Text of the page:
As I may have mentioned, math can be a bit frustrating for me. I often think (and I’m sure every single math teacher alive would love to get paid $1 for each time they hear this), “What’s the point?”. Since beginning the elementary education program and putting myself in the shoes of a teacher, rather than a student, I’m beginning to see that there really is a point to everything we learn in school (including – sigh – math). The problem is that often the way we choose to teach math doesn’t lend itself to practical use later in life. Cue Dan Meyer.
Dan Meyer’s theory is that the way we currently teach mathematical reasoning is wrong. We often provide all the information to the students, lay out the steps, provide coordinates/labels/etc. and have them solve accordingly. In his TED Talk, Dan explains that we should instead provide students with the problem, and allow the students to determine the steps, label when necessary, and find their own way to the solution. When asked to solve in this way, students should be more engaged and will be able to clearly “see the point” of learning math in the first place.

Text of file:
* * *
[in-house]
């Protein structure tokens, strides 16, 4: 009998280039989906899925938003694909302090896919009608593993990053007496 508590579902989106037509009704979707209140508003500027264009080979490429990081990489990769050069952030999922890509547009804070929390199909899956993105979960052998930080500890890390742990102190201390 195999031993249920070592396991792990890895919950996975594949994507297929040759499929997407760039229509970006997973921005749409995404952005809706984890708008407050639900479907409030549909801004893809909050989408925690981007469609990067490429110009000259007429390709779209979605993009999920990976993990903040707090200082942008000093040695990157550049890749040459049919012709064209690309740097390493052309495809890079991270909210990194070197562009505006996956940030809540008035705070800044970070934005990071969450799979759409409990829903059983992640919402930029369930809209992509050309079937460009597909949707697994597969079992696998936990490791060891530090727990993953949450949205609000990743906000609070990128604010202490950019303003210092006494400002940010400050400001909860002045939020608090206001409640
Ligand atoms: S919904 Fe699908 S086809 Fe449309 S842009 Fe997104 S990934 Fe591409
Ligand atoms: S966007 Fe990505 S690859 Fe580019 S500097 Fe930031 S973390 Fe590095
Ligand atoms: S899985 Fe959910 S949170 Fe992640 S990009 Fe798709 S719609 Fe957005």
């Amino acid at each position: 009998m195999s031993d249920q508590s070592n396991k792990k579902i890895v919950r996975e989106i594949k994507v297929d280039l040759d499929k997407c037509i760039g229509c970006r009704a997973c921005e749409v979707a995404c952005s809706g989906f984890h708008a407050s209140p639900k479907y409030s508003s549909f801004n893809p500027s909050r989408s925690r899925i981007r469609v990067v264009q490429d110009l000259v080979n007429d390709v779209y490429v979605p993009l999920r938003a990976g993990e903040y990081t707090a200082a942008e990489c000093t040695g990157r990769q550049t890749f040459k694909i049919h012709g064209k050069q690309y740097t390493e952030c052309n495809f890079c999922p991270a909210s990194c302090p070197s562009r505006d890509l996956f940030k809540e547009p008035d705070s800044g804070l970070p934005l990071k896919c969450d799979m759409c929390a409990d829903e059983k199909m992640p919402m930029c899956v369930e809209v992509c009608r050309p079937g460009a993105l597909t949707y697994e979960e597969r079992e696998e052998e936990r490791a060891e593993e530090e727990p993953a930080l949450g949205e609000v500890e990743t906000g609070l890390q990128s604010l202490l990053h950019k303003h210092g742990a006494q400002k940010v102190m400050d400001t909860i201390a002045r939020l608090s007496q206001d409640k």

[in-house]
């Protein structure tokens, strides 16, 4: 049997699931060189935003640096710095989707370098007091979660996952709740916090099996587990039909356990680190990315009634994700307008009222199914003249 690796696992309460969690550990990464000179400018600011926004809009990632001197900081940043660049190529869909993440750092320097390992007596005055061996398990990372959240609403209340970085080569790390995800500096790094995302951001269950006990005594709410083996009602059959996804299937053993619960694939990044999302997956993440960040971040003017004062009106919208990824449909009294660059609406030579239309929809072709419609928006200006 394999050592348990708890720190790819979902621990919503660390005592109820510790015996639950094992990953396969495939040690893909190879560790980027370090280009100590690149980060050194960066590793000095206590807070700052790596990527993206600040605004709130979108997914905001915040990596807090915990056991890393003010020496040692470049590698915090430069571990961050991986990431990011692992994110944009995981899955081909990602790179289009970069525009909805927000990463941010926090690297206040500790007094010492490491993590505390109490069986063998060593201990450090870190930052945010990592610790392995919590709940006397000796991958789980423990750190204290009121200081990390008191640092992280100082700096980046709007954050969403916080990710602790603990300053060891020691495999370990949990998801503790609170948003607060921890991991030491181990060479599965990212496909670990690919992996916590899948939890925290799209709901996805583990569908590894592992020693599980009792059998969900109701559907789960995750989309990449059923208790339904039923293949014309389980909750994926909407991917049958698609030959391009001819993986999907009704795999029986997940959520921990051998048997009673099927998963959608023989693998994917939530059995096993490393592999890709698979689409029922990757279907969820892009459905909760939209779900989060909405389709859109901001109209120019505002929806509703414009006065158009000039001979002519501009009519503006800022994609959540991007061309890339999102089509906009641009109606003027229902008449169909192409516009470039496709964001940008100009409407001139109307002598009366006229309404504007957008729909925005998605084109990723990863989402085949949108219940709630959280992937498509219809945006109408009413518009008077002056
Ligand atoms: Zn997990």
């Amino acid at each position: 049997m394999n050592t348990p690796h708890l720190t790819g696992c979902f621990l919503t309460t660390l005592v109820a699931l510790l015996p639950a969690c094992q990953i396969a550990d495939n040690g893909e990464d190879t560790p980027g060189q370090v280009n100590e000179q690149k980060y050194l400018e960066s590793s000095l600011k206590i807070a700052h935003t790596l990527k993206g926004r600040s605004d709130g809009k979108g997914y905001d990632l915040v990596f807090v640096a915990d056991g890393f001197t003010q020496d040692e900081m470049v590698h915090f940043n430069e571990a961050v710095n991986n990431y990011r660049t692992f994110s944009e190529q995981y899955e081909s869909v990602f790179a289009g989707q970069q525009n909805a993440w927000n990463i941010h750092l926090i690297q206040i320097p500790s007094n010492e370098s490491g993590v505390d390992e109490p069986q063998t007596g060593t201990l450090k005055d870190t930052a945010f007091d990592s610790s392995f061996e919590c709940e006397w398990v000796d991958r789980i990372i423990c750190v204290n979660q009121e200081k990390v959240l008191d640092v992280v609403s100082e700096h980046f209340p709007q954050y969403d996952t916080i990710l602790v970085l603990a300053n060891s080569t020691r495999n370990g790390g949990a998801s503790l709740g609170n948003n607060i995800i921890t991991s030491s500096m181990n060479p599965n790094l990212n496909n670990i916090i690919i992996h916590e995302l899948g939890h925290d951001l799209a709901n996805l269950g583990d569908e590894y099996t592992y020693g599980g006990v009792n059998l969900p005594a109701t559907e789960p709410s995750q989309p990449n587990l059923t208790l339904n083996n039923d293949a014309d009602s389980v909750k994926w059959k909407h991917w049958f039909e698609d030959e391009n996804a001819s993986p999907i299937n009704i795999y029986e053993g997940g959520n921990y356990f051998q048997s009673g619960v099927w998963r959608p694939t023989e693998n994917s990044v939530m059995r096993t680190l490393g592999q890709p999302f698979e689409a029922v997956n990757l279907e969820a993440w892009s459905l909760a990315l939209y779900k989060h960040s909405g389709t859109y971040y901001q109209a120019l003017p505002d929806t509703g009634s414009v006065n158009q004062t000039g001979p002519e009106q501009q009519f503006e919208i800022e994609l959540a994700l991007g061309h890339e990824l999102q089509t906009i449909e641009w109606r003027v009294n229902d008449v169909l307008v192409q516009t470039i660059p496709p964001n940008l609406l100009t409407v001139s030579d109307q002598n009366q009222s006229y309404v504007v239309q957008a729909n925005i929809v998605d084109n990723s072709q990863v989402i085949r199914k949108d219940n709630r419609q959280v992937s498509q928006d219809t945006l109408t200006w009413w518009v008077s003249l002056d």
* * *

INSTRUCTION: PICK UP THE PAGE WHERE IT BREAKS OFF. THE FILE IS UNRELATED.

In the weeks since I first saw Dan’s Ted Talk, I’ve been thinking about how to apply his technique in elementary classrooms, when very basic math skills are being taught. When I think back to my very first math lessons as an elementary student, I recall being told how to add, but not why it works. Rote memorization was a huge part of our classes. In reality, basic building blocks of math, like the addition and subtraction algorithms, should be taught in a hands-on setting. Manipulatives help students understand both how and why adding and subtracting works. Like Dan Meyer suggests, we can provide students the problem (“Mrs. Johnson had ten cookies, but then gave two of them away….”) and allow students to determine the steps with sticks, blocks, etc. I believe that if students are taught math in this way, they will be much more engaged, have better retention, and perhaps the math teachers of the world can finally stop hearing “What’s the point!?”.